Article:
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Introduction to Analysis

Introduction to Analysis is designed to bridge the gap between the intuitive calculus usually offered at the undergraduate level and the sophisticated analysis courses the student encounters at the graduate level. In this book the student is given the vocabulary and facts necessary for further study in analysis. The course for which it is designed is usually offered at the junior level, and it is assumed that the student has little or no previous experience with proofs in analysis. A considerable amount of time is spent motivating the theorems and proofs and developing the reader's intuition. Of course, that intuition must be tempered with the realization that rigorous proofs are required for theorems. The topics are quite standard: convergence of sequences, limits of functions, continuity, differentiation, the Riemann integral, infinite series, power series, and convergence of sequences of functions. Many examples are given to illustrate the theory, and exercises at the end of each chapter are keyed to each section. Also, at the end of each section, one finds several Projects. The purpose of a Project is to give the reader a substantial mathematical problem and the necessary guidance to solve that problem. A Project is distinguished from an exercise in that the solution of a Project is a multi-step process requiring assistance for the beginner student.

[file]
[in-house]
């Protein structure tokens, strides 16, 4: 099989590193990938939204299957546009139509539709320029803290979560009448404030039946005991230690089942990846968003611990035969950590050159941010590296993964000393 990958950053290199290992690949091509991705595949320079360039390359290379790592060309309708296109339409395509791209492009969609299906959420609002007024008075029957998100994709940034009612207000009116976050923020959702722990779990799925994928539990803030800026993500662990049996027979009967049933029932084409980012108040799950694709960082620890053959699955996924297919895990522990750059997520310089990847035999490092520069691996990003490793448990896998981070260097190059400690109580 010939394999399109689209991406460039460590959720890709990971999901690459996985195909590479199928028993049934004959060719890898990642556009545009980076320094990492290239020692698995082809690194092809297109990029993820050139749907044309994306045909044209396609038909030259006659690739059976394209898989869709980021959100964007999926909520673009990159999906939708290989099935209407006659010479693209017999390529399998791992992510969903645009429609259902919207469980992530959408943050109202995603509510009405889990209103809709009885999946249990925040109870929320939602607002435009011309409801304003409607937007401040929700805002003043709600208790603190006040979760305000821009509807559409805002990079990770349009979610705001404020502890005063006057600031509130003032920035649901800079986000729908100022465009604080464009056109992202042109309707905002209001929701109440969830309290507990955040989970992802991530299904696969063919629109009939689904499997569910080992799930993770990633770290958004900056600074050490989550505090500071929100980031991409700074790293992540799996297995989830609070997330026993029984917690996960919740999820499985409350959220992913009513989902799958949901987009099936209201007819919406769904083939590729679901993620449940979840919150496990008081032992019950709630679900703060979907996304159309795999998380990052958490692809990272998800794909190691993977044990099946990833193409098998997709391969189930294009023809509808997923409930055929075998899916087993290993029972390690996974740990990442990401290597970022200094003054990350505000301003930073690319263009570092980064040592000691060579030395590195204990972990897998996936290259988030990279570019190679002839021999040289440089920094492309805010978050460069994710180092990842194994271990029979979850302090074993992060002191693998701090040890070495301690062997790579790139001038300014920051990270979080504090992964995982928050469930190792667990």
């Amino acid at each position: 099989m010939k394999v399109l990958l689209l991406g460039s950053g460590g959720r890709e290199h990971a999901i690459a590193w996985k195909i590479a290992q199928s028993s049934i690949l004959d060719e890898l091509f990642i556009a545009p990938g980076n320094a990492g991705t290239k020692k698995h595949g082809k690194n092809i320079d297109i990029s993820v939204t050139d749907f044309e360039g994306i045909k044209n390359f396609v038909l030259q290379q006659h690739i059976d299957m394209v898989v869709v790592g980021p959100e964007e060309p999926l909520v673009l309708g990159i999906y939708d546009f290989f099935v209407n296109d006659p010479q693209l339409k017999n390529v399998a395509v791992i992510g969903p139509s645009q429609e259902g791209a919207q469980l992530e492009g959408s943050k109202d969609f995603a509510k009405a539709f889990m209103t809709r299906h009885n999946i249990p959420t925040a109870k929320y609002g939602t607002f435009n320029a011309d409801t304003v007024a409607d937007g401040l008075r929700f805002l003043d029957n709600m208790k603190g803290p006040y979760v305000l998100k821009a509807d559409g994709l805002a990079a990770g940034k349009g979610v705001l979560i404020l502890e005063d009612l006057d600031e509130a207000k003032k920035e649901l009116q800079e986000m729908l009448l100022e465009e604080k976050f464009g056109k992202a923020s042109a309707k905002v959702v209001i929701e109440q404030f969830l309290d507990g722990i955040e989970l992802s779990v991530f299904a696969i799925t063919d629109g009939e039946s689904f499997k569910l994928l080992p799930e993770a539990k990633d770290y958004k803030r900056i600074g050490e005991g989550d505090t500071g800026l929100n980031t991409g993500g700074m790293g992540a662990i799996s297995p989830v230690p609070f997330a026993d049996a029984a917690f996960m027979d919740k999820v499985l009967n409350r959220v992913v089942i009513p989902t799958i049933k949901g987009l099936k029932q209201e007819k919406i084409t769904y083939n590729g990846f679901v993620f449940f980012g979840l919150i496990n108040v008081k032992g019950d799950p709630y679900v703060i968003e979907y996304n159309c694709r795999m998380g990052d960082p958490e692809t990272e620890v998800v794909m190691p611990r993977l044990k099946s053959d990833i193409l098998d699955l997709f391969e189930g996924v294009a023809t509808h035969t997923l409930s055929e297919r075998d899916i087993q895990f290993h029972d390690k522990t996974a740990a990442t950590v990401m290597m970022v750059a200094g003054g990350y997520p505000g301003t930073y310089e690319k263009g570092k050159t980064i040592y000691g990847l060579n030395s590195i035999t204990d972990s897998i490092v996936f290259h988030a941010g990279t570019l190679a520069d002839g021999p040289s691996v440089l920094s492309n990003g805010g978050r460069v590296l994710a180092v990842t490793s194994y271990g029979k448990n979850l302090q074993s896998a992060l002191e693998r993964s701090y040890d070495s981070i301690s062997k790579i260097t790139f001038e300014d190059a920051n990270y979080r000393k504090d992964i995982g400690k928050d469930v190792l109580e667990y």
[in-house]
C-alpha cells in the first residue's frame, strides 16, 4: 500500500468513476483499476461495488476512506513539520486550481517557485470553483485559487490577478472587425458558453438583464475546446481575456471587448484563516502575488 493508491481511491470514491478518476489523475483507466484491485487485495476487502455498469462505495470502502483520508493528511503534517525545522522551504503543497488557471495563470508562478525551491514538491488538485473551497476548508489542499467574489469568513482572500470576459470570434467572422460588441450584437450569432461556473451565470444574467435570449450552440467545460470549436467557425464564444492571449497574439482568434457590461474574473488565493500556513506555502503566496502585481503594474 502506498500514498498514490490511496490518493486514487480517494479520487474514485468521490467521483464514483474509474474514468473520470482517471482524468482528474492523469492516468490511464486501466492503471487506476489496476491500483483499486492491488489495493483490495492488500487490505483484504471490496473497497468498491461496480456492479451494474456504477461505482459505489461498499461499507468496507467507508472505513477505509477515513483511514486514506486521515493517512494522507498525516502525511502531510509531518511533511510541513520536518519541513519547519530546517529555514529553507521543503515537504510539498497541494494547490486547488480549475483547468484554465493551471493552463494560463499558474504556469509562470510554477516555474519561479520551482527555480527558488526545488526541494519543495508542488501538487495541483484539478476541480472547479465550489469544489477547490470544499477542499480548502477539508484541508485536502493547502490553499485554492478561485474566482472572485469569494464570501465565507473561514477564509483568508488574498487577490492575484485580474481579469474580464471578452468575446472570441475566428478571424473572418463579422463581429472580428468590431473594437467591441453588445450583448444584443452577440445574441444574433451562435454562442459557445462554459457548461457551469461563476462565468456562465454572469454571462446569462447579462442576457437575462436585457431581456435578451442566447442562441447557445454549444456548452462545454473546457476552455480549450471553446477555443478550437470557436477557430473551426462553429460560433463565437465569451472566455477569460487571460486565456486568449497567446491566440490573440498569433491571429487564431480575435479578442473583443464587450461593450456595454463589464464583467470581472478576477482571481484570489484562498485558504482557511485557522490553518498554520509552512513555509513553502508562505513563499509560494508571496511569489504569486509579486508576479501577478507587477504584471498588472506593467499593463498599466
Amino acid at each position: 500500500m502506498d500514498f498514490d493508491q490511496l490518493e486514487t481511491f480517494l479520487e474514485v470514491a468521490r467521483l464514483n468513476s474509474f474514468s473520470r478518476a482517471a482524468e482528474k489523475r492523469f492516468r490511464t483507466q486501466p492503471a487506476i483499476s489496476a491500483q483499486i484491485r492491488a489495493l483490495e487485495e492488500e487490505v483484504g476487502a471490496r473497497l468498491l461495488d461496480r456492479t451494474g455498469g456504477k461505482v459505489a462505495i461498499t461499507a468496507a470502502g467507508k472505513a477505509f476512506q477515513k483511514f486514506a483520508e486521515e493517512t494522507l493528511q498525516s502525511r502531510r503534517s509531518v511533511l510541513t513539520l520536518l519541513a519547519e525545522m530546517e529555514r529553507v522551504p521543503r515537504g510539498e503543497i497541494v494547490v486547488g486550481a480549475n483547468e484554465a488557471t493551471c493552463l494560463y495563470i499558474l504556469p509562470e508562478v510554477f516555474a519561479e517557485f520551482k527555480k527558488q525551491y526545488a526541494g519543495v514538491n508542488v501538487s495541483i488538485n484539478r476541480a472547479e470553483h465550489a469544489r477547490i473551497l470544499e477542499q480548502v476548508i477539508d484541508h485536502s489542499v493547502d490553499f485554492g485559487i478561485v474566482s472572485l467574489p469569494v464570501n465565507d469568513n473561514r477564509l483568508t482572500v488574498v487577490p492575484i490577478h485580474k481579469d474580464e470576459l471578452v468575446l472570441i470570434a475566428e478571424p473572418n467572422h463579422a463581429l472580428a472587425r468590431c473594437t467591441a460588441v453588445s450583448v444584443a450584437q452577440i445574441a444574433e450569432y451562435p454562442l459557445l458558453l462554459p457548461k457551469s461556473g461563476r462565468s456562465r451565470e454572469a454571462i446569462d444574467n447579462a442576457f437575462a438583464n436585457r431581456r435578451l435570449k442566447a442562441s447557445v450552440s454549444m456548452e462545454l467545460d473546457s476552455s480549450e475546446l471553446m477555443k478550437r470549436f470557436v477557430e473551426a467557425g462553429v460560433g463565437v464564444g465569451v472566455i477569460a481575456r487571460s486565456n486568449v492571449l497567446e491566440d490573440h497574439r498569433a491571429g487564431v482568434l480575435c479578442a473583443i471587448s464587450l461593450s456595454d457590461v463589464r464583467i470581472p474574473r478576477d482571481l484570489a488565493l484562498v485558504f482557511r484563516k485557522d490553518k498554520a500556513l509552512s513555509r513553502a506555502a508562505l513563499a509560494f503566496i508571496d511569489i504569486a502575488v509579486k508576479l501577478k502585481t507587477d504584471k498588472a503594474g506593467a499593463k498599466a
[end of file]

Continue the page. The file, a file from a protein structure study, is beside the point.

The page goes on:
This book is designed to bridge the gap between the intuitive calculus usually offered at the undergraduate level and the sophisticated analysis encountered at the senior or first-year graduate level.

An Introduction to Classical Real Analysis